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3 Methods for Shredding Analysis Services Extended Events

Troubleshooting Analysis Services performance issues is hard. In complex and/or high concurrency environments (e.g. scale-out solutions) it can be a nightmare. Throw in a transient issue (i.e. one that can’t be reproduced on command or at some predictable time) that only occurs in production and you’re only option is to fire up some traces and let them run until the issue reoccurs. This can result in some pretty large trace logs that then need to be reviewed and the only (efficient) way to do this is to load the data into a table and run some queries.

This post covers several methods that can be used to load Analysis Services extended events trace data into a table for analysis. The general topic has been blogged about several times in the past by various SSAS geeks (here’s a good one by Mark Vaillancourt). However, this particular post shares a new (at least it was to me) method that I suspect isn’t widely used as it involves .NET (gross) and is only really warranted when there is a lot of trace data to load and/or you need to load it as fast as possible.

Background

Earlier this year, I worked with a client that had one of the types of issues described above. With no other options we were forced to run extended events traces on all 6 of the servers in their scale-out query server architecture as the issue could occur on any of them and we wanted to capture the next occurrence as this was a hot issue for the client.

Luckily the first occurrence happened just a few hours after tracing was turned on. However, after reviewing the trace results, we realized that we needed to add a few more events to the trace. This was a risk we were aware of (i.e. not capturing enough data) but since it was production we wanted to keep the trace as light as possible…at least until we had a better idea of what we were looking for. Unfortunately, after we updated the trace definition to include the rest of the trace events and turned it back on, it was a long ~36 hours before the issue reoccurred.

To give you a bit more context, this was a heavy load system generating ~100MB of trace data every 5 minutes on each query server during peak hours. So now we have this pile…this +60GB pile…of extended events trace data. We can immediately remove 50GB from the pile (don’t need the trace data from the other 5 servers) leaving us with 10GB. Plus we don’t need to review all ~36hrs of logs for that one server which cuts it down a bit more. What we were left with was ~3GB of trace data (broken up into 32MB files) that needed to be loaded into a table for review.

So, with the trace files on my laptop, I was ready to start shredding some extended events data!

image

Just one problem…the method I’d come to know and love save in my scripts folder was too slow!

Basic

If you’ve worked w/ Analysis Services extended events in the past, then you’re probably aware that there’s not really a good utility (i.e. one w/ a GUI) to use when analyzing the trace files. What you’re left with is some ugly XML-shredding query like this one…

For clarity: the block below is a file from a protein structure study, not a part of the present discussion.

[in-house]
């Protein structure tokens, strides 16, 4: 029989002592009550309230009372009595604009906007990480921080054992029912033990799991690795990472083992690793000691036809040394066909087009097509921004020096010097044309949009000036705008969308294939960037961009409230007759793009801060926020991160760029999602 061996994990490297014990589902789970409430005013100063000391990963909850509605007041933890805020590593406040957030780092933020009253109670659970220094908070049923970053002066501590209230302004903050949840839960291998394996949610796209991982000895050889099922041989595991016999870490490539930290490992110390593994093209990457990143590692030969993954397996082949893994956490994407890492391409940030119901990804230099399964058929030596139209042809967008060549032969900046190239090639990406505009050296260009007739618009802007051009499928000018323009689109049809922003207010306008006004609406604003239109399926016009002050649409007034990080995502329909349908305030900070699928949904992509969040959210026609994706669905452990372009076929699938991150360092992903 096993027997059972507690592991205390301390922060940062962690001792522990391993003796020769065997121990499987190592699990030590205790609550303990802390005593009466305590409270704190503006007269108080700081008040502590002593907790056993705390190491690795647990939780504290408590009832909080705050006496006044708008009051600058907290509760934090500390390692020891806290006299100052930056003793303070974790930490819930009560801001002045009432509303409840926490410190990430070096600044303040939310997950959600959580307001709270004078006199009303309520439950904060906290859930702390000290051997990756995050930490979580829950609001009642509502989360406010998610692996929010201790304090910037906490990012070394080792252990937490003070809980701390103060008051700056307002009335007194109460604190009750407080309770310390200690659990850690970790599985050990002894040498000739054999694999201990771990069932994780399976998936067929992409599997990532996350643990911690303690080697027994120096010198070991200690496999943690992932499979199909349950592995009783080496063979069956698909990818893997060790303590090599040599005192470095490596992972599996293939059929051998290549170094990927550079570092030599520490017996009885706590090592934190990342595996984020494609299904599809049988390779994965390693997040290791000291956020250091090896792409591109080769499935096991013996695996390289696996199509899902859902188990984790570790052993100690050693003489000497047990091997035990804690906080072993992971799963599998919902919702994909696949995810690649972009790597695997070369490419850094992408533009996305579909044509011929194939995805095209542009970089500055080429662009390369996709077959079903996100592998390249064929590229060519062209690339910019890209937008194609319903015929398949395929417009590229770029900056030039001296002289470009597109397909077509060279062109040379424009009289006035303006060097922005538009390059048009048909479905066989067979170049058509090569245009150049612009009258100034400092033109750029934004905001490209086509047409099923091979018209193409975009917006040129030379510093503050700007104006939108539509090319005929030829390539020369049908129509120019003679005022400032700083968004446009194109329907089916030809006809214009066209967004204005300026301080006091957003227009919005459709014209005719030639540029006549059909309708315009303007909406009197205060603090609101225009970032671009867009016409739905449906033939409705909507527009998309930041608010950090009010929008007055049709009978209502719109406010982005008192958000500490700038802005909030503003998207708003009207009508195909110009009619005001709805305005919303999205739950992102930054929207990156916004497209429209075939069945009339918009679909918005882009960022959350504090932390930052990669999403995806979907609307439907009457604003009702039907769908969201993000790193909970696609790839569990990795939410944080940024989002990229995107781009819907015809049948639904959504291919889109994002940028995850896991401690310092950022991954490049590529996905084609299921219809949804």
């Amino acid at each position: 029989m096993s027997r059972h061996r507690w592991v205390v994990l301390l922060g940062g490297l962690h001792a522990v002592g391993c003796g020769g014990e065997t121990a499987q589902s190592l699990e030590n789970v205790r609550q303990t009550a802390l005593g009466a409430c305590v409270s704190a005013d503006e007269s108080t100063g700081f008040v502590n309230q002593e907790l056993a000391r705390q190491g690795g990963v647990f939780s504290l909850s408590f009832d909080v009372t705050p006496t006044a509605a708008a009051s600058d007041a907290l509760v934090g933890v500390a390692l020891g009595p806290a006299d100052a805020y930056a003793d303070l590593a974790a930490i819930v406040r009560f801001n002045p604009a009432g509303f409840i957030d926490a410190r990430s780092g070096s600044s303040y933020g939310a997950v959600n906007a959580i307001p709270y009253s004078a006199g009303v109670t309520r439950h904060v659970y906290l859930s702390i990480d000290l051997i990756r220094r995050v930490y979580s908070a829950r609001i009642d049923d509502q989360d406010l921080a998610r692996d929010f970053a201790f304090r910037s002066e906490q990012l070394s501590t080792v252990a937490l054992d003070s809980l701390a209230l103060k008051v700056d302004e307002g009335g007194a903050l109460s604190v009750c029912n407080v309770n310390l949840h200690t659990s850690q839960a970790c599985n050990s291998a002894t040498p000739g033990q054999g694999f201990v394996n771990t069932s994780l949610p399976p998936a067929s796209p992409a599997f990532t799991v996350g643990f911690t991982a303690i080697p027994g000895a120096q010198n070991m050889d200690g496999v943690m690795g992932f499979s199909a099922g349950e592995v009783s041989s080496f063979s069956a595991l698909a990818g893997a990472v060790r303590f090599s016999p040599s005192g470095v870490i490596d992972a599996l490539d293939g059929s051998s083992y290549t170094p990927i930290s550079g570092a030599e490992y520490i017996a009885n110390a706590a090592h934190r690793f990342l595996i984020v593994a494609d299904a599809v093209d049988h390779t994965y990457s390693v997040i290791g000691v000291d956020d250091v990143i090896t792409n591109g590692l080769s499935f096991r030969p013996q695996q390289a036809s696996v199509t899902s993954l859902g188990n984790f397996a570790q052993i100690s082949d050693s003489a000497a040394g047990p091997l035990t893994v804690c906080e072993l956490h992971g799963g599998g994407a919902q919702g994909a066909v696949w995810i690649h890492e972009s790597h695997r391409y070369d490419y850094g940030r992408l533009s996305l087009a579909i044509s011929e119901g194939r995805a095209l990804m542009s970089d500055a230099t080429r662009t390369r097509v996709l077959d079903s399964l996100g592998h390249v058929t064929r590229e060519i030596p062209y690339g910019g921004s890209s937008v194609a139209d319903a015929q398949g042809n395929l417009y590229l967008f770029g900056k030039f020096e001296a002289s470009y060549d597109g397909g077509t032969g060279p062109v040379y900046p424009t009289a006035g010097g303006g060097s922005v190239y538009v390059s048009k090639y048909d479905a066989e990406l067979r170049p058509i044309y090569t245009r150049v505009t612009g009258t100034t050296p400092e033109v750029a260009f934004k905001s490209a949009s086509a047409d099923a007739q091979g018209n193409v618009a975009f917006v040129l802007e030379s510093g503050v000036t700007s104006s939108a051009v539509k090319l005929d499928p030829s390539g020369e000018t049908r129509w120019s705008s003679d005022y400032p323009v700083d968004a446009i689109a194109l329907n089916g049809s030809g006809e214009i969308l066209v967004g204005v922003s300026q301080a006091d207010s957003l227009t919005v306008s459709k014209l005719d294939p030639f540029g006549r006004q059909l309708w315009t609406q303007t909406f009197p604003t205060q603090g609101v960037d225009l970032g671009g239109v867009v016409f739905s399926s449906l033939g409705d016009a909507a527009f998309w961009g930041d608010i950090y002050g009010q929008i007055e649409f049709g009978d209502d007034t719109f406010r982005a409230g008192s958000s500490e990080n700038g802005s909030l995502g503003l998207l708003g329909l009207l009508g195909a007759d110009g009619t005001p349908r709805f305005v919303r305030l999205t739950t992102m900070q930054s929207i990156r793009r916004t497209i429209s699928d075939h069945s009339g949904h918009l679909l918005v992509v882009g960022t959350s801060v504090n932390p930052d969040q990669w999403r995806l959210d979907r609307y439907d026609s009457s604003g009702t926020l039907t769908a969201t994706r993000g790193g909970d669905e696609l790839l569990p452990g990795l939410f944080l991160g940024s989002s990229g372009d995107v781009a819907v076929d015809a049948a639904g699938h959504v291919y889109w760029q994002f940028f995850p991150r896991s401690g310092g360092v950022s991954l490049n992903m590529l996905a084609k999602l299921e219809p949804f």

SELECT   xe_file.[FILE_NAME] AS [filepath]
            ,[ApplicationName] = xe_file.xml_data.value('(/event/data[@name=''ApplicationName'']/value)[1]','[nvarchar](128)')
            ,[BinaryData] = xe_file.xml_data.value('(/event/data[@name=''BinaryData'']/value)[1]','[varbinary](max)')
            ,[ConnectionID] = CAST(xe_file.xml_data.value('(/event/data[@name=''ConnectionID'']/value)[1]','[nvarchar](128)') AS INT)
            ,[CPUTime] = CAST(xe_file.xml_data.value('(/event/data[@name=''CPUTime'']/value)[1]','[nvarchar](128)') AS bigint)
            ,[CurrentTime] = CAST(xe_file.xml_data.value('(/event/data[@name=''CurrentTime'']/value)[1]','[nvarchar](128)') AS DATETIME2)
            ,[DatabaseName] = xe_file.xml_data.value('(/event/data[@name=''DatabaseName'']/value)[1]','[nvarchar](128)')
            ,[Duration] = xe_file.xml_data.value('(/event/data[@name=''Duration'']/value)[1]','[nvarchar](128)')
            ,[EndTime] = xe_file.xml_data.value('(/event/data[@name=''EndTime'']/value)[1]','[nvarchar](128)')
            ,[Error] = CAST(xe_file.xml_data.value('(/event/data[@name=''Error'']/value)[1]','[nvarchar](128)') AS INT)
            ,[EventClassId] = CAST(xe_file.xml_data.value('(/event/data[@name=''EventClass'']/value)[1]','[nvarchar](128)') AS INT)
            ,[EventSubclassId] = CAST(xe_file.xml_data.value('(/event/data[@name=''EventSubclass'']/value)[1]','[nvarchar](128)') AS INT)
            ,[IntegerData] = CAST(xe_file.xml_data.value('(/event/data[@name=''IntegerData'']/value)[1]','[nvarchar](128)') AS INT)
            ,[JobID] = CAST(xe_file.xml_data.value('(/event/data[@name=''JobID'']/value)[1]','[nvarchar](128)') AS INT)
            ,[NTCanonicalUserName] = xe_file.xml_data.value('(/event/data[@name=''NTCanonicalUserName'']/value)[1]','[nvarchar](128)')
            ,[ObjectID] = xe_file.xml_data.value('(/event/data[@name=''ObjectID'']/value)[1]','[nvarchar](128)')
            ,[ObjectName] = xe_file.xml_data.value('(/event/data[@name=''ObjectName'']/value)[1]','[nvarchar](128)')
            ,[ObjectPath] = xe_file.xml_data.value('(/event/data[@name=''ObjectPath'']/value)[1]','[nvarchar](128)')
            ,[ObjectReference] = xe_file.xml_data.value('(/event/data[@name=''ObjectReference'']/value)[1]','[nvarchar](128)')
            ,[ObjectType] = CAST(xe_file.xml_data.value('(/event/data[@name=''ObjectType'']/value)[1]','[nvarchar](128)') AS INT)
            ,[ProgressTotal] =  CAST(xe_file.xml_data.value('(/event/data[@name=''ProgressTotal'']/value)[1]','[nvarchar](128)') AS INT)